Martin Scorsese, “Taxi Driver” (1976)
As a character study of a lonely and alienated man whose mind collapses under the strain of the life he leads and the corruption he sees combined with a history of trauma and violence, this film has few peers. What makes it a great film is its portrayal of a society that has lost its way and of characters other than Robert de Niro’s lead character Trvis Bickle who like him are searching for direction and purpose. The movie boasts excellent cinematography which captures the dreary and desperate life that Bickle leads as a taxi driver on night shift in the New York City of the mid-1970’s and which features a stunning mise-en-scène shot near the film’s end: this is a survey of a crime scene with two police officers standing frozen as if in shock, their hands still gripping their guns tightly. The sometimes florid music score by Bernard Herrmann (who scored several films for Alfred Hitchcock including “Vertigo” and “Psycho”) may sound a dated for the period but its languorous, repetitive swank and tight drumbeat percussion passages mirror Bickle’s obsessive, repeating fantasies and suit the film’s moods and tensions as they arise. The use of voice-over narration fits in with Bickle’s documentation of his activities in a notebook. The parallel plots of Senator Charles Palantine’s rise to nomination for the US Presidency and Bickle’s crusade to save a child prostitute Iris (Jodie Foster) from a life of exploitation under her pimp Sport (Harvey Keitel) merge into each other smoothly.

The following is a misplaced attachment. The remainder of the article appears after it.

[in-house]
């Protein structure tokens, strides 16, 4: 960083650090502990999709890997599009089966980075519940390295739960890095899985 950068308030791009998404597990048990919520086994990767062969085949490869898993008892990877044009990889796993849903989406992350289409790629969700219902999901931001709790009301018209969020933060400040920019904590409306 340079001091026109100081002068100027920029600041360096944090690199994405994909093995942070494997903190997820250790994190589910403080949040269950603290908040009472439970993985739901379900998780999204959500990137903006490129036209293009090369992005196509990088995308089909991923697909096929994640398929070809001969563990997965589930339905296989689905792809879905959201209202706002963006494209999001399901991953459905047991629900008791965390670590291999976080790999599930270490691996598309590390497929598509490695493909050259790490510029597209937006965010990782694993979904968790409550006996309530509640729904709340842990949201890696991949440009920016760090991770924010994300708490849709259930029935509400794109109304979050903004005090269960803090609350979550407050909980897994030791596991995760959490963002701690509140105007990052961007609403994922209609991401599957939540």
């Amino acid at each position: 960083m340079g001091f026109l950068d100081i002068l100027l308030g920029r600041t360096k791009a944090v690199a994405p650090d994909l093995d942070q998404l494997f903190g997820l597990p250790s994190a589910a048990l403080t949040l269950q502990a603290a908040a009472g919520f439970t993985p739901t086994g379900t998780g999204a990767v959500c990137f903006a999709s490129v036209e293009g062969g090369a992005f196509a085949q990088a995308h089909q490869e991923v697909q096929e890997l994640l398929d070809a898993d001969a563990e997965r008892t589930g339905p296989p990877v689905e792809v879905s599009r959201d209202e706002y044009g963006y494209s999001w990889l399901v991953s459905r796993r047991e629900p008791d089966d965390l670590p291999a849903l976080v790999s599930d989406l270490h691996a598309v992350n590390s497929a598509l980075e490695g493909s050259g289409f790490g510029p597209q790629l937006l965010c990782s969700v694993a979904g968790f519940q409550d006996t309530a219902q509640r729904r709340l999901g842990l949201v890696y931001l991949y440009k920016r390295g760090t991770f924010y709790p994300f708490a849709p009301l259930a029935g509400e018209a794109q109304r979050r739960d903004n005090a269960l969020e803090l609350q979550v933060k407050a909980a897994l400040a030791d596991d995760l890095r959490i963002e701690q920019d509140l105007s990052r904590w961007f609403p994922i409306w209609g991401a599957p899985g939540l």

Bickle is a disaffected Vietnam War veteran who takes up a job driving taxis at night to overcome his insomnia whose cause is never explained but can be guessed as a symptom of an undiagnosed post-traumatic stress disorder which could explain his honourable discharge from the US army. He is attracted to a political aide Betsi (Cybill Shepherd) who is working for the nomination and election of Senator Palantine (Leonard Harris) but after a couple of dates, he takes her to see a mild porno film that offends her and she walks out of the cinema. After several unsuccessful attempts to contact Betsi, Bickle gives up and concludes she is no better than all the other people he sees in the streets. He comes across Iris looking for clients and decides she needs saving so he prepares himself for the deed by changing his life: he starts exercising and building up muscle, eating healthily, practising shooting and buying guns from a seedy dealer. He finally meets the girl through Sport and tries to convince her to leave her pimp but she hesitates. Finally Bickle takes it upon himself to rid Iris of Sport, his associates and some of her clients.